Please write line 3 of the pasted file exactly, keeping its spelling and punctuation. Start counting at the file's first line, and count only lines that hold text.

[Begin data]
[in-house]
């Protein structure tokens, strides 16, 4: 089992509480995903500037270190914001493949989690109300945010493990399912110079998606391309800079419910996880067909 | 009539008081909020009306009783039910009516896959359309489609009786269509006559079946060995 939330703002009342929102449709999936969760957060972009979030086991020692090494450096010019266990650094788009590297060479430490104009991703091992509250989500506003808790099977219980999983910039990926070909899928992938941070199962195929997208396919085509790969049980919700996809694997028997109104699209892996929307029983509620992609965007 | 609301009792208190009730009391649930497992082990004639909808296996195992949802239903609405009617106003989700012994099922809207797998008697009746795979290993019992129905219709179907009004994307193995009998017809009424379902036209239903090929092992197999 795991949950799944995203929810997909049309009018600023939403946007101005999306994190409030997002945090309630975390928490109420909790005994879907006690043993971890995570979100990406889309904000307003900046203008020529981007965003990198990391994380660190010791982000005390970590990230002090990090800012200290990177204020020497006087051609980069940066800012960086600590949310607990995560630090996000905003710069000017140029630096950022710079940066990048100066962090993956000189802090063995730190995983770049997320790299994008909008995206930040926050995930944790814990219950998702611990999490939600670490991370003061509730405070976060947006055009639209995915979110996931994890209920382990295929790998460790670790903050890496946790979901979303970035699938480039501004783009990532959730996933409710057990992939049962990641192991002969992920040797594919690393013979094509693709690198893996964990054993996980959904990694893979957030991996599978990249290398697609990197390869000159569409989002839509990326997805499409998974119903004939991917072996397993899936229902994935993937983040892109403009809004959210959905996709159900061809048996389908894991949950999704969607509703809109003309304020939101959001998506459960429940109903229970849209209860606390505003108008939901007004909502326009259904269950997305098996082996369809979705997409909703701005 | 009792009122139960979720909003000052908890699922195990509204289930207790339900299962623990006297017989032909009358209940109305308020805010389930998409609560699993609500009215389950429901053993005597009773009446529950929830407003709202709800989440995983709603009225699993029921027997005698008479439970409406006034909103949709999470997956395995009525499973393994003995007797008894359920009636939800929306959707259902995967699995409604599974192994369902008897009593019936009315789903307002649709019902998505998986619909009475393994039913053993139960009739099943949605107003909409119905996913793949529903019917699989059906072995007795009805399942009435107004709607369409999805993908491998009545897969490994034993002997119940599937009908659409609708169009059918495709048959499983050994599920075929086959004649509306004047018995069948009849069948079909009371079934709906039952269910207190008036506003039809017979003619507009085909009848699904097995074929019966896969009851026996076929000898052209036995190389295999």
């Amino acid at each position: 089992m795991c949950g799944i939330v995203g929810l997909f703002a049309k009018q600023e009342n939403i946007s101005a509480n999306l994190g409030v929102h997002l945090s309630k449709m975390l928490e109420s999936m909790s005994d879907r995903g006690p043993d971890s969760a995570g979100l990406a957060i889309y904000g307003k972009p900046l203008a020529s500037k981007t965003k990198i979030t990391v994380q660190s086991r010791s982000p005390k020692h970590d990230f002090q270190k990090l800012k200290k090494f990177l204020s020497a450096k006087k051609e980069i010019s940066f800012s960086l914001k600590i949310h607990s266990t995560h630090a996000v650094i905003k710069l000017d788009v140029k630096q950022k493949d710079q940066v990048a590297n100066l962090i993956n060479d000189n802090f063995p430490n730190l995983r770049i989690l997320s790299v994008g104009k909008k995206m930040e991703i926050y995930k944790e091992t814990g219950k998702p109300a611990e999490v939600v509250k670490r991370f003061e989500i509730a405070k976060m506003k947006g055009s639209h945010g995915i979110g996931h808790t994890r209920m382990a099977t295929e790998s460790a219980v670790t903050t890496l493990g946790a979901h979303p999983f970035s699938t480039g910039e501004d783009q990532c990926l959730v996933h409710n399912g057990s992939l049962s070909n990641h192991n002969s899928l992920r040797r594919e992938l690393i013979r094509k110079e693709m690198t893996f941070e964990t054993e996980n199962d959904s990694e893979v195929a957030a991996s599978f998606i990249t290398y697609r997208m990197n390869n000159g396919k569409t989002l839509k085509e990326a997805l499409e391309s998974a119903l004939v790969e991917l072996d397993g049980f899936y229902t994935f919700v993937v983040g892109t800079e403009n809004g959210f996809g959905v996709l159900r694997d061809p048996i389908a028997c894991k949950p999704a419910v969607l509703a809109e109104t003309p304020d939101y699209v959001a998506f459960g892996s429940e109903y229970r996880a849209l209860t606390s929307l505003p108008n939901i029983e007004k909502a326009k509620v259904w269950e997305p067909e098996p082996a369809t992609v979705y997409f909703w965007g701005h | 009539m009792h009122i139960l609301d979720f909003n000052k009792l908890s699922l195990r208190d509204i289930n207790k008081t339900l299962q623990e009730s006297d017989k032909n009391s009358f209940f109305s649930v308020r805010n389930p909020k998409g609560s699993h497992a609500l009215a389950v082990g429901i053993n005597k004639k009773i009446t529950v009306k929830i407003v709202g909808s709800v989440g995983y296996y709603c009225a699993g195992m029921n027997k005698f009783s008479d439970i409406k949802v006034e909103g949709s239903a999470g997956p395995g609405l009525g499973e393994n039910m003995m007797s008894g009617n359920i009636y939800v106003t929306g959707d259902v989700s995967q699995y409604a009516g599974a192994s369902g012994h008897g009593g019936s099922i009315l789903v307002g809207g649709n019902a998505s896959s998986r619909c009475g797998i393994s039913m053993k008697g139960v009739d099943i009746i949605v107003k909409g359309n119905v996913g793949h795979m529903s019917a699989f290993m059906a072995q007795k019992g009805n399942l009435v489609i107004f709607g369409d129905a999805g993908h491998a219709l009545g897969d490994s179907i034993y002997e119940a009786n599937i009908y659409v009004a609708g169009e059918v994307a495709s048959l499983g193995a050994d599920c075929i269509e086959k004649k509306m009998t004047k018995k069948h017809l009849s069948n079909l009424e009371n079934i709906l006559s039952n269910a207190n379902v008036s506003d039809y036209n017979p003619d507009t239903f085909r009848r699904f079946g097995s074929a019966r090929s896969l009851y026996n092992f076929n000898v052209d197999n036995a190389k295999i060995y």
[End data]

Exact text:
């Amino acid at each position: 089992m795991c949950g799944i939330v995203g929810l997909f703002a049309k009018q600023e009342n939403i946007s101005a509480n999306l994190g409030v929102h997002l945090s309630k449709m975390l928490e109420s999936m909790s005994d879907r995903g006690p043993d971890s969760a995570g979100l990406a957060i889309y904000g307003k972009p900046l203008a020529s500037k981007t965003k990198i979030t990391v994380q660190s086991r010791s982000p005390k020692h970590d990230f002090q270190k990090l800012k200290k090494f990177l204020s020497a450096k006087k051609e980069i010019s940066f800012s960086l914001k600590i949310h607990s266990t995560h630090a996000v650094i905003k710069l000017d788009v140029k630096q950022k493949d710079q940066v990048a590297n100066l962090i993956n060479d000189n802090f063995p430490n730190l995983r770049i989690l997320s790299v994008g104009k909008k995206m930040e991703i926050y995930k944790e091992t814990g219950k998702p109300a611990e999490v939600v509250k670490r991370f003061e989500i509730a405070k976060m506003k947006g055009s639209h945010g995915i979110g996931h808790t994890r209920m382990a099977t295929e790998s460790a219980v670790t903050t890496l493990g946790a979901h979303p999983f970035s699938t480039g910039e501004d783009q990532c990926l959730v996933h409710n399912g057990s992939l049962s070909n990641h192991n002969s899928l992920r040797r594919e992938l690393i013979r094509k110079e693709m690198t893996f941070e964990t054993e996980n199962d959904s990694e893979v195929a957030a991996s599978f998606i990249t290398y697609r997208m990197n390869n000159g396919k569409t989002l839509k085509e990326a997805l499409e391309s998974a119903l004939v790969e991917l072996d397993g049980f899936y229902t994935f919700v993937v983040g892109t800079e403009n809004g959210f996809g959905v996709l159900r694997d061809p048996i389908a028997c894991k949950p999704a419910v969607l509703a809109e109104t003309p304020d939101y699209v959001a998506f459960g892996s429940e109903y229970r996880a849209l209860t606390s929307l505003p108008n939901i029983e007004k909502a326009k509620v259904w269950e997305p067909e098996p082996a369809t992609v979705y997409f909703w965007g701005h | 009539m009792h009122i139960l609301d979720f909003n000052k009792l908890s699922l195990r208190d509204i289930n207790k008081t339900l299962q623990e009730s006297d017989k032909n009391s009358f209940f109305s649930v308020r805010n389930p909020k998409g609560s699993h497992a609500l009215a389950v082990g429901i053993n005597k004639k009773i009446t529950v009306k929830i407003v709202g909808s709800v989440g995983y296996y709603c009225a699993g195992m029921n027997k005698f009783s008479d439970i409406k949802v006034e909103g949709s239903a999470g997956p395995g609405l009525g499973e393994n039910m003995m007797s008894g009617n359920i009636y939800v106003t929306g959707d259902v989700s995967q699995y409604a009516g599974a192994s369902g012994h008897g009593g019936s099922i009315l789903v307002g809207g649709n019902a998505s896959s998986r619909c009475g797998i393994s039913m053993k008697g139960v009739d099943i009746i949605v107003k909409g359309n119905v996913g793949h795979m529903s019917a699989f290993m059906a072995q007795k019992g009805n399942l009435v489609i107004f709607g369409d129905a999805g993908h491998a219709l009545g897969d490994s179907i034993y002997e119940a009786n599937i009908y659409v009004a609708g169009e059918v994307a495709s048959l499983g193995a050994d599920c075929i269509e086959k004649k509306m009998t004047k018995k069948h017809l009849s069948n079909l009424e009371n079934i709906l006559s039952n269910a207190n379902v008036s506003d039809y036209n017979p003619d507009t239903f085909r009848r699904f079946g097995s074929a019966r090929s896969l009851y026996n092992f076929n000898v052209d197999n036995a190389k295999i060995y």